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Landlords Negatively Affected by Electricity Price Increases

In May the South African media announced that Eskom Holdings singed a loan agreement of 530 million Euro, which is about 6.1 billion Rands for its’ capital expansion program.

Since 2007 many have said that electricity may increase in the next few years by as much as 60%. With Eskoms new loan developments it all makes sense why such assumptions could turn out to be very accurate, or even a very low estimate.

It was also mentioned that the loan is supposed to be paid back over a period of 12 years, but that said, it looks like consumers will start paying for this immediately because it appears that Eskom has hopes of finalizing an integrated funding model by the end of its current financial year and has, in the interim, requested a 34% tariff increase from the National Energy Regulator of South Africa (NERSA) for 2009/10.

In addition to this quite large step, in February it was announced that the government approved guarantees totaling R175.87-billion over five years in support of Eskom's capital expansion programme.

What does all this mean for the consumer of electricity , landlords and managing agents? In effect, it means that Eskom is seeking approval of more electricity tariff increases from the National Energy Regulator (NERSA) which in turn means everyone will pay more for electricity. This is not the first time that Eskom has asked for tariff increases and probably not the last time for the near future either.

How much will electricity cost us in the next 5 to 12 years? That is anyone’s’ guess (most likely more than 60% of the current cost).

Quoted from Sapa June 9th, 2009: “South Africans have to accept that the days of cheap electricity are over as denying Eskom higher tariffs could put the power supply to the whole nation at risk, Public Enterprises Minister Barbara Hogan told MPs on Tuesday.”

Since consumption habits are hard to change, for landlords, managing and letting agents this means that the monetary value of arrears created as a result of electricity will almost double, compared to just a few years ago. The impact of any new increase of tariffs, soon arrears will be even higher than today by 34%. This means that the cash flow in any property management company will become tighter than ever if electricity consumption costs are not covered in time to pay the municipality.

We remember the days when many residential property rentals could afford to sign lease agreements with electricity consumption all inclusive to the rent. Today, this is no longer possible because the cost of electricity in certain properties can be as high as a third of the total monthly rent, depending on the tenants’ consumption.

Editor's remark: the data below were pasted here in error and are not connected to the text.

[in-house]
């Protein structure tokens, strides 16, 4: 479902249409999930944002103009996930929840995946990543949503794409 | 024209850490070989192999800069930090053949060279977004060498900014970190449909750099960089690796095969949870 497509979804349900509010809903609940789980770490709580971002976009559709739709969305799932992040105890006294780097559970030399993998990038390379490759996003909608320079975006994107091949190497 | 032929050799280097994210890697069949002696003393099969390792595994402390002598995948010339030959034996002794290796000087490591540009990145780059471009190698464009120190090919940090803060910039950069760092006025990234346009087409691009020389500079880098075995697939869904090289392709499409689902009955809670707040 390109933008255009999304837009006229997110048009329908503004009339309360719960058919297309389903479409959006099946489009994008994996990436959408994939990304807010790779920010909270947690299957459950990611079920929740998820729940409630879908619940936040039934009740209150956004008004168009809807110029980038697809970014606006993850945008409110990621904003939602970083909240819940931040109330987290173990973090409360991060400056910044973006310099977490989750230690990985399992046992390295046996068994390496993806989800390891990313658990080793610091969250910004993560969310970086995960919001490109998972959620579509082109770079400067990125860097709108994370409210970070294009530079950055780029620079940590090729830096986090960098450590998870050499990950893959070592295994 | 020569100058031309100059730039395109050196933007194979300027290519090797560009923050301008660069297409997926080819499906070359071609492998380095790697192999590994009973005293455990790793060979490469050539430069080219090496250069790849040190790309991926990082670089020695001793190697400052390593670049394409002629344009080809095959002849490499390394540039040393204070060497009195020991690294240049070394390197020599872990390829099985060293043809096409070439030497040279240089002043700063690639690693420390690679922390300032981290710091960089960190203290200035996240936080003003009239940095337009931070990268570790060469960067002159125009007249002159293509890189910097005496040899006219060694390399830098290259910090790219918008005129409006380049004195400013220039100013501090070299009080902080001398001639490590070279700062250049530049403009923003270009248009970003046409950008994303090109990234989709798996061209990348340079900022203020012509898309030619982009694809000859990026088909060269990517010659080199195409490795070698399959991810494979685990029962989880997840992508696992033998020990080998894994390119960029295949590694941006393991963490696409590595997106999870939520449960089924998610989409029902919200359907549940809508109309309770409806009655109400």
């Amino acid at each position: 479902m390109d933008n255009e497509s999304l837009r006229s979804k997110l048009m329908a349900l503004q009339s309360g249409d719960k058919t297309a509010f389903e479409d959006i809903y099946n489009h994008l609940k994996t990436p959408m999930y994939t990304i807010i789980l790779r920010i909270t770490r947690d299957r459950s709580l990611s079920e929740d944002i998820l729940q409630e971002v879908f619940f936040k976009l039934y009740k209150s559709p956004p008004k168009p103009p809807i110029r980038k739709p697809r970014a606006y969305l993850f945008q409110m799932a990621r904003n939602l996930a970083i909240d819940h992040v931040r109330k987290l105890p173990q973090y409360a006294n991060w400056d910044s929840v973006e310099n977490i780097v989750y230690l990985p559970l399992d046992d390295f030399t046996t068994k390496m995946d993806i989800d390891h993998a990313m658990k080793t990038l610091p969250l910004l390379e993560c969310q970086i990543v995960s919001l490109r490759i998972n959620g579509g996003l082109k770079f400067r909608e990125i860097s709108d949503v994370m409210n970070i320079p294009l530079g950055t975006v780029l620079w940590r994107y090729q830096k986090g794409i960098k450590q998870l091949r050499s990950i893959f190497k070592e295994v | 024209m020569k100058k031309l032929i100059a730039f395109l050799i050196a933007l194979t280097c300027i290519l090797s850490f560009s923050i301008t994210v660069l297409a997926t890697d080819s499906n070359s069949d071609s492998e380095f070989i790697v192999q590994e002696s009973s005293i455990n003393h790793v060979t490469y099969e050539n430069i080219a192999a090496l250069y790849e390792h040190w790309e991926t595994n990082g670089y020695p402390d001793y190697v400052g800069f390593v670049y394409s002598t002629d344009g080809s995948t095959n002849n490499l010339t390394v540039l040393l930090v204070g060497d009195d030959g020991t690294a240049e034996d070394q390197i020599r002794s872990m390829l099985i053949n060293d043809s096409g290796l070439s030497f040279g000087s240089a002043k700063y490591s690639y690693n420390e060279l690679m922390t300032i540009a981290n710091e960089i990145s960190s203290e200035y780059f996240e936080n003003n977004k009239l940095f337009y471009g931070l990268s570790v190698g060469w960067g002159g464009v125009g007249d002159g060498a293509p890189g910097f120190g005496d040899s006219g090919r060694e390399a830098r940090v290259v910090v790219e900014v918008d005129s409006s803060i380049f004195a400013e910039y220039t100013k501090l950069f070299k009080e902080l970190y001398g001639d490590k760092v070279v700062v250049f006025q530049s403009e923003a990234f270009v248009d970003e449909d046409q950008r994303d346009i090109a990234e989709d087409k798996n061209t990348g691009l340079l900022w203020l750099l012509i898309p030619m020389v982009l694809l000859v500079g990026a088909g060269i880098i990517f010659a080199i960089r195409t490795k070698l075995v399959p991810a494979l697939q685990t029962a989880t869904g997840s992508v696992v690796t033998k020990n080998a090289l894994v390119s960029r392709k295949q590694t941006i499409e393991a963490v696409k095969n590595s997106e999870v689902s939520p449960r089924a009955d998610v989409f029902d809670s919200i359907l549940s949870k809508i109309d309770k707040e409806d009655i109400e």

In the past, maybe one or two months arrears would not cause such a cash flow problem for landlords. Today, one or two months arrears could cause a significant cashflow problem to landlords.

For small landlords, with several units or granny flats, this can mean over R3,000 or more of arrears. While for serious property holders, this can mean tens of thousands or hundreds of thousands of rands of arrears. Quite a problem when you take into consideration that bills to municipality have to be paid in order to avoid disconnection.

In summary, with these new developments and full knowledge that electricity price will increase further in the future and much more than we probably assume now, it is imperative that all electricity bills are paid in time, all the time, and that all landlords and property managers reduce and eliminate risk in this concern by making sure all bills are paid without delay. This will serve both for the benefit of the landlords and managing agents as much as for tenants not having to deal with connections and reconnections which are an annoyance and also another costly excise.

Taking into consideration that a reconnection of electricity in Gauteng can cost over R600 and re-installation of a meter over R3,000 it just makes sense to install prepaid meters . This way everyone pays for what they use and also have the ability to curb and manage usage to budgets. In other words, in the winter those that can’t afford electricity heaters due to electricity prices might consider using gas once they know how much electricity their appliances actually consume.

For more information on prepaid meters and metering solutions please visit: .

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Copyright (C) 2007 Alain Georgette / Copyright (C) 2006 Frantisek Hliva. All rights reserved.

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